While water-logging is mostly reversible, there is one type of damage that cannot be undone: that which happens as the result of prolonged exposure to sunlight. Sunlight is probably leather’s number one worst enemy. As leather (and all animal hides) are, essentially, skin, UV rays and heat will do them no good (with the exception of the heat used in the tanning process). If you’re fond of your leather and you want it to last for a long time, keep it out of the sun as much as possible. If this is impossible, you must be prepared to replace your leather items after some time. No, there is not a sunscreen for leather. The drying out and cracking of your jackets, shoes, pants, or whatever else is something that cannot be undone.
Long-Term Treatments: Make Your Leather Last
While your best bet for leather care starts with the short term cleaning solutions listed above, there are plenty of other things you can do to extend the life of your leather as far as possible. There are also a few things you might think are a good idea, but will inevitably have little to no effect or even a negative impact on your animal hide gear. We’ve listed these longer-term solutions below, as well as some information on their purpose, benefits, and what to avoid.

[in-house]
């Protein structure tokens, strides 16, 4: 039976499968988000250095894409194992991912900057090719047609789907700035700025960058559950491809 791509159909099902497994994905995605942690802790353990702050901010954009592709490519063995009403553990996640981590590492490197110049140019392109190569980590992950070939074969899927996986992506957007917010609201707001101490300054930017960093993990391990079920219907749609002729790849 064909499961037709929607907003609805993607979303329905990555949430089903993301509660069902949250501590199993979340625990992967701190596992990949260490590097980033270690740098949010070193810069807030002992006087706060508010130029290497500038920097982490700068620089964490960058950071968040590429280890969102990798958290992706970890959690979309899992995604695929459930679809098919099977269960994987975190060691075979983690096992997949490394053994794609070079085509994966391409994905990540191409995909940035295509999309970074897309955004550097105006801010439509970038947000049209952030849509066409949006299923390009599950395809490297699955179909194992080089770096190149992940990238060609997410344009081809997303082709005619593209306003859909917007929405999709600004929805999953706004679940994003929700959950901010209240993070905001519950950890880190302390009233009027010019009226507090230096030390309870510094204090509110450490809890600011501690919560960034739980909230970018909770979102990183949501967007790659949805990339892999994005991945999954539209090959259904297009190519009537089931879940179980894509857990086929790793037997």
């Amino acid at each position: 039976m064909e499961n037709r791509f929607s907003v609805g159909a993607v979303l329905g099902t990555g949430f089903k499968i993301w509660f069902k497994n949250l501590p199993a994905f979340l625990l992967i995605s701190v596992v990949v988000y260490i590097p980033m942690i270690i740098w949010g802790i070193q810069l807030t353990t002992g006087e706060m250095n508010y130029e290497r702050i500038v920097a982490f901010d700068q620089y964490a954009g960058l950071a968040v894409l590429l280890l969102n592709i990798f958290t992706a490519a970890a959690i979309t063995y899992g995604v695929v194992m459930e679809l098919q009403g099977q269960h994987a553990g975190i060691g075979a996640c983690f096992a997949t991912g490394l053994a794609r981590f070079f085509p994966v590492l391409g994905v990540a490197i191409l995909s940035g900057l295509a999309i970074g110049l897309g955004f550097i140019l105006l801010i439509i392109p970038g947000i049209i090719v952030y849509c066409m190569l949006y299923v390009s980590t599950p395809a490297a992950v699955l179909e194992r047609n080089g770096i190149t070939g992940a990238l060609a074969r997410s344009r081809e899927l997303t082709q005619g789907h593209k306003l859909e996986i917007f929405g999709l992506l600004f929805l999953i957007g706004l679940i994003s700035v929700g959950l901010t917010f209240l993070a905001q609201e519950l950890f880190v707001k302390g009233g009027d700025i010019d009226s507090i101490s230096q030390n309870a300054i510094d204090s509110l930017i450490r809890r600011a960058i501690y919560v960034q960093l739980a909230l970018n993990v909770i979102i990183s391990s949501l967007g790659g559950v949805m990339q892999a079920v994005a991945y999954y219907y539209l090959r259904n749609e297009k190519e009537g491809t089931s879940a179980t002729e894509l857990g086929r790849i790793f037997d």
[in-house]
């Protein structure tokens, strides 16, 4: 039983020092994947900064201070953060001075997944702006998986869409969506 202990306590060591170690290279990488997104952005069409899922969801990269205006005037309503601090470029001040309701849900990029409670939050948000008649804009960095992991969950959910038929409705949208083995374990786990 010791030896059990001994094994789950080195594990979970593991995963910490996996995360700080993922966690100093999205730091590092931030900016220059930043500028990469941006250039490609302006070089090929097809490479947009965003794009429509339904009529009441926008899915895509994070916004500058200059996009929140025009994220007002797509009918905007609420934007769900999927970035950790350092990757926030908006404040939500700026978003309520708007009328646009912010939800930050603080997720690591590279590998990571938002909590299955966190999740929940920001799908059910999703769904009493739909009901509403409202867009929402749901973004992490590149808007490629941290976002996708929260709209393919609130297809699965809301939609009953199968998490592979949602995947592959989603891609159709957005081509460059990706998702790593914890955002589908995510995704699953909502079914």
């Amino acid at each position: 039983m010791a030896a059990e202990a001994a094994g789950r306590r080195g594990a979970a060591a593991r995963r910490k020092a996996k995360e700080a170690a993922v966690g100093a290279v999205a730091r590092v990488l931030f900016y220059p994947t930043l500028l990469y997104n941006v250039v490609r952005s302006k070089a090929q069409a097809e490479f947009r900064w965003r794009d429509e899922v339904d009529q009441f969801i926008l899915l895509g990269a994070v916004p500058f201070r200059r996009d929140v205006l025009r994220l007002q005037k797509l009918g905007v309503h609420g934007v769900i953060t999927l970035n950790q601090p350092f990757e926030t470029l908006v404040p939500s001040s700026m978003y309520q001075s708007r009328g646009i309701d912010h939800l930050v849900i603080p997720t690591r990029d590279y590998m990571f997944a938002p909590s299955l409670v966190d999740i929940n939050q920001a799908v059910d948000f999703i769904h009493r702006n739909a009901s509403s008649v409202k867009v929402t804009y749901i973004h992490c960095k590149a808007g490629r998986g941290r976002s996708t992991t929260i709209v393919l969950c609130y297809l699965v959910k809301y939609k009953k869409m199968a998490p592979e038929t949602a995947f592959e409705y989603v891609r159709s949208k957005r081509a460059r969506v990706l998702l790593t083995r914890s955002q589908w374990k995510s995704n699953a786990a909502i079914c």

Think of these kind of like skincare products, except that, instead of using them on your own skin, you use them on the animal hide that makes up your leather apparel or gear. Much like lotions, these products are designed to keep up the appearance and feel of your leather – making it supple and (sometimes) softer to the touch than it would be naturally. This stuff also staves off some of the negative effects your environment might have on your leather, like drying it out to the point that it cracks and/or shrinks. One thing to watch for in many conditioner creams, however, is lanolin. Lanolin is a fatty substance found in sheep’s wool that is a common ingredient in leather conditioners. While it isn’t dangerous, it will soften and moisturize your leather – which is great if that’s what you’re looking for. If you want your leather to remain a bit rigid and tough looking and feeling, try to avoid lanolin conditioners.
Oils are another leather conditioning option. And while you might think that a cream and an oil are two very different products, those with a focus on leather care are essentially one and the same. In fact, you’ll often see leather oils with the word “conditioner” on their label and no mention of the fact that an oil is in the bottle whatsoever. When it really comes down to it, the difference between a cream and an oil conditioner is your personal preference. Some folks like using conditioning creams, others prefer oils. Pick whichever one suits you, purchase the appropriate product, and run with it.